“…….The experience of the Afrigasm is limited to a particular group. We tend to be white Euro-Americans and are drawn to Sub Saharan Africa by an urge to explore and to do good, or by a more existential desire for an encounter with radical difference. We come as tourists, interns, entrepreneurs, volunteers and exchange students. Quite a few of us engage in sustainable development projects, while others’ efforts are more short-term in nature or draw some criticism here and there (think Invisible Children). What we all share, however (and this is crucial to get an Afrigasm), is an “Africa Sweet Spot,” which we express in This is Africa-themed stories that keep the home-front updated about our African adventures. We used to write endless emails about these experiences, but now we post them on our blogs and successive FB posts. ‘This is Africa’ or TIA, connotes the exotic and romantic randomness that we Western visitors attach to Africa. TIA sentiments are the foreplay of our Afrigasms, and they overwhelm us every time we witness ‘the hopeless continent’ in action.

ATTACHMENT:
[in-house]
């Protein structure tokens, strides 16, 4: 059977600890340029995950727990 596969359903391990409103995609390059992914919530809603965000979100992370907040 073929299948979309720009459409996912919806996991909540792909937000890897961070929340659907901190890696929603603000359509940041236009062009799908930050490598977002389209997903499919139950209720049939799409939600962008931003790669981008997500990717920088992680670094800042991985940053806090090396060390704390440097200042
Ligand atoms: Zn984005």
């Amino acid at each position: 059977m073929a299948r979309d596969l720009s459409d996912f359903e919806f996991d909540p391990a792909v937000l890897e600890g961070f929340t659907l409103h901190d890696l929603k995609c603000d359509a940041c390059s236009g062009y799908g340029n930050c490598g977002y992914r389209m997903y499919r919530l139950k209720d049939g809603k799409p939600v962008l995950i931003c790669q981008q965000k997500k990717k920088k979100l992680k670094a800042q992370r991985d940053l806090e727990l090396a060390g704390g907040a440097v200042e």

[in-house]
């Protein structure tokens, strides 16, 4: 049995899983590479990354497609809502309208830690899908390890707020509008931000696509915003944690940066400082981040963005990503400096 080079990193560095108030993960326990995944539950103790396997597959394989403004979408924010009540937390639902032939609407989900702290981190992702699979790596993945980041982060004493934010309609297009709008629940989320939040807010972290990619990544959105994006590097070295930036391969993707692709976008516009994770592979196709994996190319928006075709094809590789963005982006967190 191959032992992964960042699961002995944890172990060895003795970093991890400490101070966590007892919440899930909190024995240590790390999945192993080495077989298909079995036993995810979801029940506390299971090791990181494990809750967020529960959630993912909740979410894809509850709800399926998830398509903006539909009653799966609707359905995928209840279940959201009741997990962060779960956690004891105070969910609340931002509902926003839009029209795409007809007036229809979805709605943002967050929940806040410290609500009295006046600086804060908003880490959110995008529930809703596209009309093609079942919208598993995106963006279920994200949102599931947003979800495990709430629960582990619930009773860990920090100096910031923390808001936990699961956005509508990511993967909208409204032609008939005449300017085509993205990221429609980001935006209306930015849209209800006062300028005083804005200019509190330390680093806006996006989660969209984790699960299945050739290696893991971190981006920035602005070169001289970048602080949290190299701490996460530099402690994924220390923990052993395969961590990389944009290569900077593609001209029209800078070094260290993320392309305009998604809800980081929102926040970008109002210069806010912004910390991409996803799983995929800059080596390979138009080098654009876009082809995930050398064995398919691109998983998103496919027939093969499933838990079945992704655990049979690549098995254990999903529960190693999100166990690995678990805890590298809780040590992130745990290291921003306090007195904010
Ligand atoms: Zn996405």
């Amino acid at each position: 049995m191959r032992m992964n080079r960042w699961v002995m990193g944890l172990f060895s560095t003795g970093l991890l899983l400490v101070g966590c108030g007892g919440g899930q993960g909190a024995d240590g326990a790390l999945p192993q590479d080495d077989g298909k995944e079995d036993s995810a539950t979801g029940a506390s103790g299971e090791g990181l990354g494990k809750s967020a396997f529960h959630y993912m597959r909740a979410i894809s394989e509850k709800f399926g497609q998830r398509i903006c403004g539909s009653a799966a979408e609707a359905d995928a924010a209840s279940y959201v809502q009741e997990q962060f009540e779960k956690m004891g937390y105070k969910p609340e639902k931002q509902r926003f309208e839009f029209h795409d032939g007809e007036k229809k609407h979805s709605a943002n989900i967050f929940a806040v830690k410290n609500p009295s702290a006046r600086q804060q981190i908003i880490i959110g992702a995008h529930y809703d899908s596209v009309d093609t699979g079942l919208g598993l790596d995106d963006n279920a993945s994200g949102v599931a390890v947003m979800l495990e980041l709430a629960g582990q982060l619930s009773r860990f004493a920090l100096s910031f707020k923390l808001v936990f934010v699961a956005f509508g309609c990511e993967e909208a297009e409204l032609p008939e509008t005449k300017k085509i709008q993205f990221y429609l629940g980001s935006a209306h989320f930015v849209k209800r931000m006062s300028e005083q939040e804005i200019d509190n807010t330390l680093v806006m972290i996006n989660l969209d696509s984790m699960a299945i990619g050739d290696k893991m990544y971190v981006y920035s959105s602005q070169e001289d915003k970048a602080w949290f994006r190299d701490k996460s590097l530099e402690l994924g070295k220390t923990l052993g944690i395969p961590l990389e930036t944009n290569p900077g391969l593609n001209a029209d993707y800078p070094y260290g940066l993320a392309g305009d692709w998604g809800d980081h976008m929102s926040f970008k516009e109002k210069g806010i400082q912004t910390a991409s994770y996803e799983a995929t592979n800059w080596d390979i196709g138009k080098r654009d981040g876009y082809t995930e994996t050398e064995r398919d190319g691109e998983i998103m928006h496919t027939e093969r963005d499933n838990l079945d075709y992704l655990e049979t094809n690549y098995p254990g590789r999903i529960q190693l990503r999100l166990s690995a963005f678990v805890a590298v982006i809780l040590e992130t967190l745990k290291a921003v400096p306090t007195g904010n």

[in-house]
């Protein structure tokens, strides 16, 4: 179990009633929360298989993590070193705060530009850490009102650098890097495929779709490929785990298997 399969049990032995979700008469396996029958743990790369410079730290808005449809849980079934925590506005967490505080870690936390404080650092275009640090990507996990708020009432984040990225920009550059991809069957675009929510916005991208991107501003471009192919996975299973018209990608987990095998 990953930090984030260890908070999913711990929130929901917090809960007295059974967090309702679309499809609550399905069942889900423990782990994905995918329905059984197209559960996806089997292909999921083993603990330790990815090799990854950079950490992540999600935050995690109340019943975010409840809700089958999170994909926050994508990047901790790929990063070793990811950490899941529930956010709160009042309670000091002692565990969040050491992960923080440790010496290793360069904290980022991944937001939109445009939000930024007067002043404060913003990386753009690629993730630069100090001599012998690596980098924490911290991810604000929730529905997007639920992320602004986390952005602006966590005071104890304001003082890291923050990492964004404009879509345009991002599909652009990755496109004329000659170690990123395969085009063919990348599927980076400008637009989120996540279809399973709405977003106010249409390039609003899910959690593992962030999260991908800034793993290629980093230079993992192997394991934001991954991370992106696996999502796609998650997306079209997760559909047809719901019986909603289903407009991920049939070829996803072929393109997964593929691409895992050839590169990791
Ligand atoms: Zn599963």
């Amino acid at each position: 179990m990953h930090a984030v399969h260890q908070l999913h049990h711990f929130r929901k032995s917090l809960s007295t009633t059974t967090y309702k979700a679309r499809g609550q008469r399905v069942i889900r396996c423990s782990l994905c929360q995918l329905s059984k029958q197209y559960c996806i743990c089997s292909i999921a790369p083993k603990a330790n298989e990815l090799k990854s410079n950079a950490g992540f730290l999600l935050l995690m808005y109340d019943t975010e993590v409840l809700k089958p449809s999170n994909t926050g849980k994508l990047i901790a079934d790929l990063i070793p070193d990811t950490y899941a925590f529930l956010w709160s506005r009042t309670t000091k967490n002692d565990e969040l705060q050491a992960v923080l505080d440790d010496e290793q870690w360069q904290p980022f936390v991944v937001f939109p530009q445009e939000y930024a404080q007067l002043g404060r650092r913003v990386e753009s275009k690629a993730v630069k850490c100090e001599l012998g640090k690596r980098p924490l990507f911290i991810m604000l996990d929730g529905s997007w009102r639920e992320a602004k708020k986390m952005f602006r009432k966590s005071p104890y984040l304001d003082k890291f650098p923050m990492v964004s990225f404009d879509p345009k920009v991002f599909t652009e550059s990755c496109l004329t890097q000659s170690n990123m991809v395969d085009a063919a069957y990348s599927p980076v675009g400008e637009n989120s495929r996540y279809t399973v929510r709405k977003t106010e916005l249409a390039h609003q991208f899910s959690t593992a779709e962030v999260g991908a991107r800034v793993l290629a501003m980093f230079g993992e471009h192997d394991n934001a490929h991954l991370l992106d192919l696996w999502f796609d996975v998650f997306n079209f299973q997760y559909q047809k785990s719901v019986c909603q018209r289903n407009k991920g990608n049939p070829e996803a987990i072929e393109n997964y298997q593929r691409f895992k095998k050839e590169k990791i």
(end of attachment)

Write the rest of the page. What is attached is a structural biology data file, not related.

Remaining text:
Afrigasms feel as good as they do because they confirm the way media (and our own local mythologies, passed around by and down from friends and family) taught us to view the continent: Mostly a place of hunger, disease, helplessness and struggle. They consolidate the position of the African other. This African other is slow, late, poor, powerless, dress”es funny, drips exotic, and speaks with the television African accent. He or she always has time to chat. No rush. We admire his courage to live by the day, we adore her children and can’t get enough of the amazing stories he has to tell: everything from tragic sob-stories to courageous struggle narratives. We respond open-mouthed with “Oh my God, so you were beaten up by the apartheid police”? Afrigasm! …..